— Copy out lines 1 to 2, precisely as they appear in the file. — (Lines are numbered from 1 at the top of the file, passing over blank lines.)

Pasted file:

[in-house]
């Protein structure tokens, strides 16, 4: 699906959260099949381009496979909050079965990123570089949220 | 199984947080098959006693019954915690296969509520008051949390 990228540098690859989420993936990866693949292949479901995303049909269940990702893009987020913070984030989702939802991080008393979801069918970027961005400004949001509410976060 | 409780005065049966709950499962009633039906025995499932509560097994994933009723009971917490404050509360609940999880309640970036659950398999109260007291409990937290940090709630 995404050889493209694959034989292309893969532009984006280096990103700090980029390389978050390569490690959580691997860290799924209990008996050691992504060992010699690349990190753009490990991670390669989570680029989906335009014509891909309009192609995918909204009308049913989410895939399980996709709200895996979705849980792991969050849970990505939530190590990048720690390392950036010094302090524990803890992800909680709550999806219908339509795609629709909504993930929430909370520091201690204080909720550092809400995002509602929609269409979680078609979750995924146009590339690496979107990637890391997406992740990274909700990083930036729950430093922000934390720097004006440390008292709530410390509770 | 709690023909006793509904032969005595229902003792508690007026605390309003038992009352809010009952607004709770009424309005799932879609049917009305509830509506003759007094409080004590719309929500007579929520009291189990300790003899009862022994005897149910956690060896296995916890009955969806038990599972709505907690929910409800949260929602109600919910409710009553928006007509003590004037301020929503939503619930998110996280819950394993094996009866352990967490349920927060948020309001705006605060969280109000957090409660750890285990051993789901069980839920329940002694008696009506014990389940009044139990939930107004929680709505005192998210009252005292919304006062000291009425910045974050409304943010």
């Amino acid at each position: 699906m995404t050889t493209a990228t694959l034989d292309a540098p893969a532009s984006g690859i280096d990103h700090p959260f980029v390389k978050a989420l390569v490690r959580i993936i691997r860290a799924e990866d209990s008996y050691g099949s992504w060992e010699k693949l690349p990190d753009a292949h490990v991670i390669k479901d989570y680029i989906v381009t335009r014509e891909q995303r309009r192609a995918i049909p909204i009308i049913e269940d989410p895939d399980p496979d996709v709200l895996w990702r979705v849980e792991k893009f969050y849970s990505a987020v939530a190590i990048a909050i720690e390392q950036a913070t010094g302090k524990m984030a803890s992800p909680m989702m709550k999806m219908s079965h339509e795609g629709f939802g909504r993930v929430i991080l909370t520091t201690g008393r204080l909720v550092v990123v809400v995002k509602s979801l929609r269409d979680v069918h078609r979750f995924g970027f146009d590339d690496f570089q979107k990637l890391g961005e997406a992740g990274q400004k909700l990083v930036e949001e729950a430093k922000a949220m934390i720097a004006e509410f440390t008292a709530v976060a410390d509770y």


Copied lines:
[in-house]
């Protein structure tokens, strides 16, 4: 699906959260099949381009496979909050079965990123570089949220 | 199984947080098959006693019954915690296969509520008051949390 990228540098690859989420993936990866693949292949479901995303049909269940990702893009987020913070984030989702939802991080008393979801069918970027961005400004949001509410976060 | 409780005065049966709950499962009633039906025995499932509560097994994933009723009971917490404050509360609940999880309640970036659950398999109260007291409990937290940090709630 995404050889493209694959034989292309893969532009984006280096990103700090980029390389978050390569490690959580691997860290799924209990008996050691992504060992010699690349990190753009490990991670390669989570680029989906335009014509891909309009192609995918909204009308049913989410895939399980996709709200895996979705849980792991969050849970990505939530190590990048720690390392950036010094302090524990803890992800909680709550999806219908339509795609629709909504993930929430909370520091201690204080909720550092809400995002509602929609269409979680078609979750995924146009590339690496979107990637890391997406992740990274909700990083930036729950430093922000934390720097004006440390008292709530410390509770 | 709690023909006793509904032969005595229902003792508690007026605390309003038992009352809010009952607004709770009424309005799932879609049917009305509830509506003759007094409080004590719309929500007579929520009291189990300790003899009862022994005897149910956690060896296995916890009955969806038990599972709505907690929910409800949260929602109600919910409710009553928006007509003590004037301020929503939503619930998110996280819950394993094996009866352990967490349920927060948020309001705006605060969280109000957090409660750890285990051993789901069980839920329940002694008696009506014990389940009044139990939930107004929680709505005192998210009252005292919304006062000291009425910045974050409304943010």